Co-sleeping?! (*Gasp!*) This is pretty much a bad word in the medical community: No one wants to talk about it, as it is so frowned upon and stigmatized — and not without reason, which I’ll get to. And I know parents often don’t tell me if they are doing this, because they don’t want to get a lecture, which will sound something like this: “In a crib or bassinet on their backs without any soft pillows, blankets or stuffed animals is certainly the safest place for an infant to sleep.”
But let’s be real here for a minute. If you’re a mom, you know that there are times you are so tired, you can barely see straight as you try to feed your baby or change them, and you doze off in the rocker only to startle yourself awake in terror that you might drop the baby or lean over on them.
So some people do make the choice to sleep with their babies (recent stats quote up to 24 percent!), and I want to make sure that if you do choose this path, that you know how to make it as safe as possible.
As I mentioned above, there are certainly risks involved, most importantly, increased risk of SIDS, accidental strangulation and suffocation — about 3,700 babies a year in the U.S. die from sleep-related events.
But here is what I would like to tell my parents who don’t talk to me about this: I am not going to shame you, I am a mom, and I totally get it. If nothing else, when I became a mom 4.5 years ago, my perspectives and attitudes on everything changed, and I sympathize with what you are going through.
So let’s make it as safe as possible.
- Remove all pillows and soft bedding. Ideally the mattress is firm, on the ground, and there is nothing around that can accidentally cover your sleeping baby’s face.
- If you take any sedative medications, smoke, use illicit substances, drink alcohol regularly or prior to bed time you should not share a bed with your infant, as these impair your awareness (this is obvious, hopefully).
- Preemie and underweight babies should not co-sleep, as they are in the highest risk group for SIDS.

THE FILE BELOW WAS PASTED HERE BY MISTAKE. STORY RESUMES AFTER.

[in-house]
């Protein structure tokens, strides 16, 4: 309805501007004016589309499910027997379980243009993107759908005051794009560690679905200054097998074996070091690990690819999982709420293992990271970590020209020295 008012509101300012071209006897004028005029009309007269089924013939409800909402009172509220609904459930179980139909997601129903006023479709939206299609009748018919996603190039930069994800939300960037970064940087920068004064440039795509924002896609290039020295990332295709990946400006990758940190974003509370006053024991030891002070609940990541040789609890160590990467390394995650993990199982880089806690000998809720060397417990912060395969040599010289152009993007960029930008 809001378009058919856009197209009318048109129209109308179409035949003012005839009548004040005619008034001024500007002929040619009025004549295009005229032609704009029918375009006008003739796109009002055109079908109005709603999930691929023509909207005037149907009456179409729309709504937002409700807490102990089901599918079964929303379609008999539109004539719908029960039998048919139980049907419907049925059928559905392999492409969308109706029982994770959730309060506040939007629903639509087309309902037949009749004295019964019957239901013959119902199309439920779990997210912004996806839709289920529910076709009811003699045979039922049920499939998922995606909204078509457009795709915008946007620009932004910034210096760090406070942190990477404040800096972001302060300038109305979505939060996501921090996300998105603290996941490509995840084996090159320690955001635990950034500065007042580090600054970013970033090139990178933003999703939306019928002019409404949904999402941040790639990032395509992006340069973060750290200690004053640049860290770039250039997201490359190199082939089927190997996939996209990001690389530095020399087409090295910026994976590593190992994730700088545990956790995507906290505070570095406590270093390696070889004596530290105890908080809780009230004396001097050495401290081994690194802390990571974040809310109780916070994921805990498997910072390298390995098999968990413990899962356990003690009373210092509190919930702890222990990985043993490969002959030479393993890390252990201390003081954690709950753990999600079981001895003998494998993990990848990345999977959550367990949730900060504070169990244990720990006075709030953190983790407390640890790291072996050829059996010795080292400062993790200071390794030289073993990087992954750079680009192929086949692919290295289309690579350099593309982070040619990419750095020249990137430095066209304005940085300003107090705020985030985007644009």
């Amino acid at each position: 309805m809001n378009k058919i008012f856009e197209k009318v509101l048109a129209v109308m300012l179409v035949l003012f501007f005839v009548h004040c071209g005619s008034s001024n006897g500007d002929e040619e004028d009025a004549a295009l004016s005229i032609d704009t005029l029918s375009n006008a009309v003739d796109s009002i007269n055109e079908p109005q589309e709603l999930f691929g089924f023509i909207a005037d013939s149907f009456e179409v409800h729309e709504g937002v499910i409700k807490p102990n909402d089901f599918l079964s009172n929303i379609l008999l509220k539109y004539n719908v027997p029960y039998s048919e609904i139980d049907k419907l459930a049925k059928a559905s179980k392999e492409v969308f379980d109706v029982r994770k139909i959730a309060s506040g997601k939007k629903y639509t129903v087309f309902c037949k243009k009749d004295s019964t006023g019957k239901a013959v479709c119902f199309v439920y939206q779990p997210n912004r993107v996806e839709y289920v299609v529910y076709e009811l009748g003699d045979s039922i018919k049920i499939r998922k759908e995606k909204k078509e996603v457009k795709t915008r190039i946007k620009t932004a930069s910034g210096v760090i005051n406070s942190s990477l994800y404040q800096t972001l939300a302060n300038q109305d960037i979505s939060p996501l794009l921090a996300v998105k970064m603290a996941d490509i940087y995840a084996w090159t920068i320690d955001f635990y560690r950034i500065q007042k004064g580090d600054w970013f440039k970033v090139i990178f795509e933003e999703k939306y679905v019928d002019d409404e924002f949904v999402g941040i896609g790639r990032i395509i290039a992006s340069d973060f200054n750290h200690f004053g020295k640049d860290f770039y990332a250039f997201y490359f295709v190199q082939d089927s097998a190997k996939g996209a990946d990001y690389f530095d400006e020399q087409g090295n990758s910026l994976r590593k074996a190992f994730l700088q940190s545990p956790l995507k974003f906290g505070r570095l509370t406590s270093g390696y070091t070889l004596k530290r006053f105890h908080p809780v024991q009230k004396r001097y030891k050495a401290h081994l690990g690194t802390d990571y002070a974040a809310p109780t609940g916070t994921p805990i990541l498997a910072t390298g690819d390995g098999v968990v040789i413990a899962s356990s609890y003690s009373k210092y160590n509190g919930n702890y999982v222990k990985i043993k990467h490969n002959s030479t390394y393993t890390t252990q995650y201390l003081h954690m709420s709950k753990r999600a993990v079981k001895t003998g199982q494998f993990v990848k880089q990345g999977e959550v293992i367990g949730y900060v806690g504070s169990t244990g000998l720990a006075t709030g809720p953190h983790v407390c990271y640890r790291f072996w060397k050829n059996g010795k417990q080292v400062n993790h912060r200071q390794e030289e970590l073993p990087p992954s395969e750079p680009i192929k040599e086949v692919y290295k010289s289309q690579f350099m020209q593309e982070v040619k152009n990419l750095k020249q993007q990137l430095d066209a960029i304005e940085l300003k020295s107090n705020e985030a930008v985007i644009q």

- Never co-sleep on couches, recliners, sofas or waterbeds.
- Make sure clothing is lightweight and watch for overheating, as this is a risk of SIDS as well.
So please, don’t be afraid to start the conversation. We are here to talk to you about these things and help you make the safest decisions for you and your baby!
Amanda Magrini, MD, is a board-certified family medicine physician at Northern Nevada Medical Group’s Los Altos location in Sparks. She completed her undergraduate degree at the University of Nevada, Reno and her medical training at the University of Nevada School of Medicine. Dr. Magrini has practiced family medicine for seven years, including residency, and enjoys her specialty, because she likes taking care of the whole family, from newborns to grandparents. She likes preventative medicine, helping people take care of themselves and the relationships she is able to form with her patients. Dr. Magrini grew up in Sparks, NV and likes that it is a safe place to live with great educational opportunities and beautiful scenery. She thinks Northern Nevada is a great place to raise a family and looks forward to raising her own children here. In her spare time, she enjoys outdoor activities such as hiking, biking, camping, boating, running and traveling the world. Dr. Magrini is also very close with her family; she is married to her high school sweetheart and values spending time with him and the rest of her family. Disclosure: “The author is a licensed physician practicing with Northern Nevada Medical Group, but all opinions expressed are solely the opinions of the author and do not necessarily reflect the views of Northern Nevada Medical Group or any other affiliates of Universal Health Services, Inc.”